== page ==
“The applications should pay attention to us, because they depend on us,” she says. “They aren’t anything without us.”
The strikes have succeeded in attracting attention to working conditions, and putting companies on the defensive. Rafael Grohmann, a professor at UNISINOS in Porto Alegre, Brazil, says that platform companies increased their advertising and lobbying in response to the strikes. “The media showed much more of the companies’ vision, saying that everything is fine, and not the workers’ voices,” he says. “The companies want to co-opt the public debate.”
While geographically dispersed, delivery workers have found ways to connect and organize. “Workers organize using whatever tools are available to them,” says Callum Cant, author of Riding for Deliveroo and former delivery worker in the U.K.
In the case of delivery workers, that’s their bikes and motorcycles, allowing them to gather and dissipate quickly. They also take advantage of smart phones, messaging apps, and social media. The boxy delivery backpack has become their calling card. Brazilian workers stack their backpacks to create barricades in the street, Mexican workers paint them white to memorialize killed colleagues.
“The current situation is escalating struggles led by delivery workers themselves,” says Cant. “These are conditions in which labor movements have always grown.”
Collectives have been connecting across national borders, organizing YouTube panels, sharing social media content, and hosting online meetings. Outside Mexico and Brazil, groups include the Agrupación de Trabajadores de Reparto and Asociación de Personal de Plataformas in Argentina, who have counted six delivery worker deaths during the pandemic.They are joined by Glovers Ecuador, and Rider Unidos Ya in Chile.
Gig workers around the world are facing dangerous conditions and unstable income due to the pandemic. The Fairwork Project, part of the Oxford Internet Institute, published a study in April on the impact of Covid-19 on gig economy workers. The study found no evidence of companies acknowledging worker demands or collaborating with independent worker associations. To the contrary, they found instances of platforms trying to suppress worker efforts to organize.
“The next step is to understand how platform responses will change as the pandemic impacts subside,” says Funda Ustek-Spilda, a Postdoctoral Researcher and Project Manager at Fairwork. “Will policies they have rolled out for sick pay or other compensation, will they be taken away? Will they remain?”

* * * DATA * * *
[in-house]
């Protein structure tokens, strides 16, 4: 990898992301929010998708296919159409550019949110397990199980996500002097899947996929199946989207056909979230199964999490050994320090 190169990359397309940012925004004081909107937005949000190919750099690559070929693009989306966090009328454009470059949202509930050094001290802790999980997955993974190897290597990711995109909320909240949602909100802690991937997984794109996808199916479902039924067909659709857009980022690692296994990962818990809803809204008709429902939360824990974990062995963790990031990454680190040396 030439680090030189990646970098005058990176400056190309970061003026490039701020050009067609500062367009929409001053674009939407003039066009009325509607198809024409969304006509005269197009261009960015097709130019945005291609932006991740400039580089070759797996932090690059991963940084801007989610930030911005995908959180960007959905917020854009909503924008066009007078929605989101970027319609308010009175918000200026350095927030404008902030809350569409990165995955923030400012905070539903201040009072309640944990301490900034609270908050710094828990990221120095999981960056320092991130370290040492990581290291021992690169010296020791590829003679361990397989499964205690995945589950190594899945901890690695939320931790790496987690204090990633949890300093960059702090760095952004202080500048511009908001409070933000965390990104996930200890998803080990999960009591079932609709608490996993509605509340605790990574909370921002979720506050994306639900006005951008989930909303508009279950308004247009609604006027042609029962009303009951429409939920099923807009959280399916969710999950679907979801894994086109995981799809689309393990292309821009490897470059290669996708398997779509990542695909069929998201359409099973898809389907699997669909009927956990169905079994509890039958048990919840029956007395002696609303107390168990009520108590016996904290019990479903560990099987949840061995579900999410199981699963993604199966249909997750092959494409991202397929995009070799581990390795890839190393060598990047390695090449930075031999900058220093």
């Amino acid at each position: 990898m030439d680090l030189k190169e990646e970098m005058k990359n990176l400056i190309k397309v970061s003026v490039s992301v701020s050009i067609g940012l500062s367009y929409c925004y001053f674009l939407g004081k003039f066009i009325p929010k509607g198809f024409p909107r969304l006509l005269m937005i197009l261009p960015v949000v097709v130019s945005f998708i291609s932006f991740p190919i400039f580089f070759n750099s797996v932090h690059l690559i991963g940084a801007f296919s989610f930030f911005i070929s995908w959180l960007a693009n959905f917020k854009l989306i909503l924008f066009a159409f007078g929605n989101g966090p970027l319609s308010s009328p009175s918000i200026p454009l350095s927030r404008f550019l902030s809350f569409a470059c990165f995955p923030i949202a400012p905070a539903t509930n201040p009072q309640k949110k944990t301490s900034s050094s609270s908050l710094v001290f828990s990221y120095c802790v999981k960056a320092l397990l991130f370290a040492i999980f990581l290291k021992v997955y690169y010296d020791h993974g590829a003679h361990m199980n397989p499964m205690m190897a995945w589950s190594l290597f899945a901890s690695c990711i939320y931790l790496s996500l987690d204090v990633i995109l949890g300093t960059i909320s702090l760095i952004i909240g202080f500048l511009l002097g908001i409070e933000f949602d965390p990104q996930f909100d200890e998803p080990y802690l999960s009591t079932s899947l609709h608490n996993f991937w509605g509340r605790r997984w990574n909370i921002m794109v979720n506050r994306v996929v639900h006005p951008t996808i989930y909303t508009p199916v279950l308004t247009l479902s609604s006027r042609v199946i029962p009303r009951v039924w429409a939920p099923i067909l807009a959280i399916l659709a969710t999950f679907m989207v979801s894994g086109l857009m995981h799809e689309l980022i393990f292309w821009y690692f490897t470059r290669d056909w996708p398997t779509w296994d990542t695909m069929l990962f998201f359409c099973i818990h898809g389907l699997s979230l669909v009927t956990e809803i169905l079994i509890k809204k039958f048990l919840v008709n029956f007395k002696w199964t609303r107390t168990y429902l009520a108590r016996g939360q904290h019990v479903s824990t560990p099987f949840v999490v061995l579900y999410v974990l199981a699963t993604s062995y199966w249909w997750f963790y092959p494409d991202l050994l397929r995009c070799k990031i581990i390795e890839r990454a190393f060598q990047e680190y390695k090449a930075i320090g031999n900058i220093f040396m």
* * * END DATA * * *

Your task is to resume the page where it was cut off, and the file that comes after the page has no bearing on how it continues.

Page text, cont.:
iFood, Uber Eats, and Zé delivery all said that they take worker safety seriously. “iFood respects, unconditionally, democratic rights to manifestation and freedom of speech The company already meets couriers’ movement demands and currently operates with a minimum delivery rate of 5 reais, regardless of the covered distance,” a spokesperson for iFood said. Uber Eats said it works “continuously to improve the quality and safety of independent work while preserving the flexibility that delivery partners so value.” And Zé Delivery said it “does not have its own delivery staff … but Zé Delivery maintains an active communication with its partners, always advising on the best measures to be taken on a case-by-case basis and on the protective equipment recommended for making deliveries.
Legislation has been introduced to Brazil’s Congress, which would stipulate an hourly wage for platform workers, require social security contributions, and unemployment insurance.
In Brazil, several cooperative delivery companies are already in operation, and more are in the works. Rafael Grohmann is supporting the Anti-Fascist delivery workers in Rio de Janeiro to set up a cooperative platform. “This has to be done step by step, without accelerating,” he says. “The construction of platform coops cannot be based on technological solutionism, but on the organization of workers.”
Da Silva agrees that worker control is the next step. “The problem is not with the technology, it’s with who operates the technology,” he says.
“The secret is the cooperatives, creating a deliveryman’s app,” da Silva continues. “We can guarantee more rights if we want, and we don’t need the state. We can set the agenda.”